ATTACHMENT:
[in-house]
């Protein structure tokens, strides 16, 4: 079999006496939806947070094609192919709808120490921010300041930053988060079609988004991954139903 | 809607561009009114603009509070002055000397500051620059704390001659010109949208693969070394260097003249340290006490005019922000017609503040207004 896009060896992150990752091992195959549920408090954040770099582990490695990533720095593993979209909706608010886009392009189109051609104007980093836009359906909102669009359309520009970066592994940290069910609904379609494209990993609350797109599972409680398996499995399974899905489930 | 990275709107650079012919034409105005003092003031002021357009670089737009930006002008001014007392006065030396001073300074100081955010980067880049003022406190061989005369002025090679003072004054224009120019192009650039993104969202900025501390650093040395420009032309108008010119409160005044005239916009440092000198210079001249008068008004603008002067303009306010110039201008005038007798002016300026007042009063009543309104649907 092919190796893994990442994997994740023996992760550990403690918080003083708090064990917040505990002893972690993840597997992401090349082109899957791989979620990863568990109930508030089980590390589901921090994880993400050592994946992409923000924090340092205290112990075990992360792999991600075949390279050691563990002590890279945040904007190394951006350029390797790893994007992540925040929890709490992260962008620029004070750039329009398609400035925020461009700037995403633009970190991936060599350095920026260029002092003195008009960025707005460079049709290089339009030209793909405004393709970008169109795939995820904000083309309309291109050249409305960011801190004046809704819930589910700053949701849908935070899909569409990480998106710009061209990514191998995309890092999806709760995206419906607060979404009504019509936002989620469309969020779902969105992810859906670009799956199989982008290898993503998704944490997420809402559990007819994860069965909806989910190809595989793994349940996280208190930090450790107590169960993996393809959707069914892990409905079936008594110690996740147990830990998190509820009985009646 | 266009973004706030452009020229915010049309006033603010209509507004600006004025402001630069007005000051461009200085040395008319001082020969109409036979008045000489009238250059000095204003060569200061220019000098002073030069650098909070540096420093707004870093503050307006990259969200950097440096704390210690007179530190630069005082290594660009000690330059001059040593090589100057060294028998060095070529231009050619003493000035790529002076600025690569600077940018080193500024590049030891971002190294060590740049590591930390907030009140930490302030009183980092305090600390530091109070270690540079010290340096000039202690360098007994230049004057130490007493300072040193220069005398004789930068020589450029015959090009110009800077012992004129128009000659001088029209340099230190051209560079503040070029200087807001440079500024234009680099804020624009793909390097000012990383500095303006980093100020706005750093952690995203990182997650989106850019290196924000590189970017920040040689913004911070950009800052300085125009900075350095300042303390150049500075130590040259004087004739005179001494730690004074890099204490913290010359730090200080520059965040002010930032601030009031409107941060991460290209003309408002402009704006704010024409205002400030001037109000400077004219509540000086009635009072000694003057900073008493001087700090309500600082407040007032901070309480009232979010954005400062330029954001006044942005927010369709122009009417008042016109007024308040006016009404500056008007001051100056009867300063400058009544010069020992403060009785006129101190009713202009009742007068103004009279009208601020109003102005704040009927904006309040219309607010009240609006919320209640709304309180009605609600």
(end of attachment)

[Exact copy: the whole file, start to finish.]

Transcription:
[in-house]
């Protein structure tokens, strides 16, 4: 079999006496939806947070094609192919709808120490921010300041930053988060079609988004991954139903 | 809607561009009114603009509070002055000397500051620059704390001659010109949208693969070394260097003249340290006490005019922000017609503040207004 896009060896992150990752091992195959549920408090954040770099582990490695990533720095593993979209909706608010886009392009189109051609104007980093836009359906909102669009359309520009970066592994940290069910609904379609494209990993609350797109599972409680398996499995399974899905489930 | 990275709107650079012919034409105005003092003031002021357009670089737009930006002008001014007392006065030396001073300074100081955010980067880049003022406190061989005369002025090679003072004054224009120019192009650039993104969202900025501390650093040395420009032309108008010119409160005044005239916009440092000198210079001249008068008004603008002067303009306010110039201008005038007798002016300026007042009063009543309104649907 092919190796893994990442994997994740023996992760550990403690918080003083708090064990917040505990002893972690993840597997992401090349082109899957791989979620990863568990109930508030089980590390589901921090994880993400050592994946992409923000924090340092205290112990075990992360792999991600075949390279050691563990002590890279945040904007190394951006350029390797790893994007992540925040929890709490992260962008620029004070750039329009398609400035925020461009700037995403633009970190991936060599350095920026260029002092003195008009960025707005460079049709290089339009030209793909405004393709970008169109795939995820904000083309309309291109050249409305960011801190004046809704819930589910700053949701849908935070899909569409990480998106710009061209990514191998995309890092999806709760995206419906607060979404009504019509936002989620469309969020779902969105992810859906670009799956199989982008290898993503998704944490997420809402559990007819994860069965909806989910190809595989793994349940996280208190930090450790107590169960993996393809959707069914892990409905079936008594110690996740147990830990998190509820009985009646 | 266009973004706030452009020229915010049309006033603010209509507004600006004025402001630069007005000051461009200085040395008319001082020969109409036979008045000489009238250059000095204003060569200061220019000098002073030069650098909070540096420093707004870093503050307006990259969200950097440096704390210690007179530190630069005082290594660009000690330059001059040593090589100057060294028998060095070529231009050619003493000035790529002076600025690569600077940018080193500024590049030891971002190294060590740049590591930390907030009140930490302030009183980092305090600390530091109070270690540079010290340096000039202690360098007994230049004057130490007493300072040193220069005398004789930068020589450029015959090009110009800077012992004129128009000659001088029209340099230190051209560079503040070029200087807001440079500024234009680099804020624009793909390097000012990383500095303006980093100020706005750093952690995203990182997650989106850019290196924000590189970017920040040689913004911070950009800052300085125009900075350095300042303390150049500075130590040259004087004739005179001494730690004074890099204490913290010359730090200080520059965040002010930032601030009031409107941060991460290209003309408002402009704006704010024409205002400030001037109000400077004219509540000086009635009072000694003057900073008493001087700090309500600082407040007032901070309480009232979010954005400062330029954001006044942005927010369709122009009417008042016109007024308040006016009404500056008007001051100056009867300063400058009544010069020992403060009785006129101190009713202009009742007068103004009279009208601020109003102005704040009927904006309040219309607010009240609006919320209640709304309180009605609600």